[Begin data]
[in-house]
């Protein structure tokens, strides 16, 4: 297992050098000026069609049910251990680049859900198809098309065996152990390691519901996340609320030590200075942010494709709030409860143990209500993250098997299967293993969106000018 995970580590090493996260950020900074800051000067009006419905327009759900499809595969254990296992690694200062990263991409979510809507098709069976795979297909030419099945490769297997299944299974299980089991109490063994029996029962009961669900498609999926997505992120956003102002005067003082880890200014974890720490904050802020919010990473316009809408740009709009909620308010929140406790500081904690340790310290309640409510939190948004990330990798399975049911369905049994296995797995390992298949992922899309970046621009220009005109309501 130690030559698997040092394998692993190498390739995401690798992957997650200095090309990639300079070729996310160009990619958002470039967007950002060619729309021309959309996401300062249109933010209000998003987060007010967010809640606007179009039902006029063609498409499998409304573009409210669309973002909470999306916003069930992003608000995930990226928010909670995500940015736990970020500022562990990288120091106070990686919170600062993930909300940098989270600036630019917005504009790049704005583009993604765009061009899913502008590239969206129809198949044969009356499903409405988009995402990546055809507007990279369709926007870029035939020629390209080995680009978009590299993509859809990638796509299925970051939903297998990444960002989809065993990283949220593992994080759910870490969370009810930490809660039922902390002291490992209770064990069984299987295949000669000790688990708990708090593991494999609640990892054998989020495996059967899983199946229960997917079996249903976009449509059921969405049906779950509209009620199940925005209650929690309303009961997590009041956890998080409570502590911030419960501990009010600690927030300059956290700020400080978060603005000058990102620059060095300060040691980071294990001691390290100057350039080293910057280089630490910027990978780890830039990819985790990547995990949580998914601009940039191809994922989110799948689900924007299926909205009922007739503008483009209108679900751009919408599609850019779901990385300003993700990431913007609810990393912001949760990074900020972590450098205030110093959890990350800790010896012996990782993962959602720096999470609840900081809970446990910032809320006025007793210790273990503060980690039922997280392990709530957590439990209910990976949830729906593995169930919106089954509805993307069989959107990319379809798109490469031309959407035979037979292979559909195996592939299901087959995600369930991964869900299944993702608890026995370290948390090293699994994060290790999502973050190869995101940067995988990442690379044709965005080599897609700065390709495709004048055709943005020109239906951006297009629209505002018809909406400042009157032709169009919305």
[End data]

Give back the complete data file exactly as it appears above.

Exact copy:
[in-house]
């Protein structure tokens, strides 16, 4: 297992050098000026069609049910251990680049859900198809098309065996152990390691519901996340609320030590200075942010494709709030409860143990209500993250098997299967293993969106000018 995970580590090493996260950020900074800051000067009006419905327009759900499809595969254990296992690694200062990263991409979510809507098709069976795979297909030419099945490769297997299944299974299980089991109490063994029996029962009961669900498609999926997505992120956003102002005067003082880890200014974890720490904050802020919010990473316009809408740009709009909620308010929140406790500081904690340790310290309640409510939190948004990330990798399975049911369905049994296995797995390992298949992922899309970046621009220009005109309501 130690030559698997040092394998692993190498390739995401690798992957997650200095090309990639300079070729996310160009990619958002470039967007950002060619729309021309959309996401300062249109933010209000998003987060007010967010809640606007179009039902006029063609498409499998409304573009409210669309973002909470999306916003069930992003608000995930990226928010909670995500940015736990970020500022562990990288120091106070990686919170600062993930909300940098989270600036630019917005504009790049704005583009993604765009061009899913502008590239969206129809198949044969009356499903409405988009995402990546055809507007990279369709926007870029035939020629390209080995680009978009590299993509859809990638796509299925970051939903297998990444960002989809065993990283949220593992994080759910870490969370009810930490809660039922902390002291490992209770064990069984299987295949000669000790688990708990708090593991494999609640990892054998989020495996059967899983199946229960997917079996249903976009449509059921969405049906779950509209009620199940925005209650929690309303009961997590009041956890998080409570502590911030419960501990009010600690927030300059956290700020400080978060603005000058990102620059060095300060040691980071294990001691390290100057350039080293910057280089630490910027990978780890830039990819985790990547995990949580998914601009940039191809994922989110799948689900924007299926909205009922007739503008483009209108679900751009919408599609850019779901990385300003993700990431913007609810990393912001949760990074900020972590450098205030110093959890990350800790010896012996990782993962959602720096999470609840900081809970446990910032809320006025007793210790273990503060980690039922997280392990709530957590439990209910990976949830729906593995169930919106089954509805993307069989959107990319379809798109490469031309959407035979037979292979559909195996592939299901087959995600369930991964869900299944993702608890026995370290948390090293699994994060290790999502973050190869995101940067995988990442690379044709965005080599897609700065390709495709004048055709943005020109239906951006297009629209505002018809909406400042009157032709169009919305």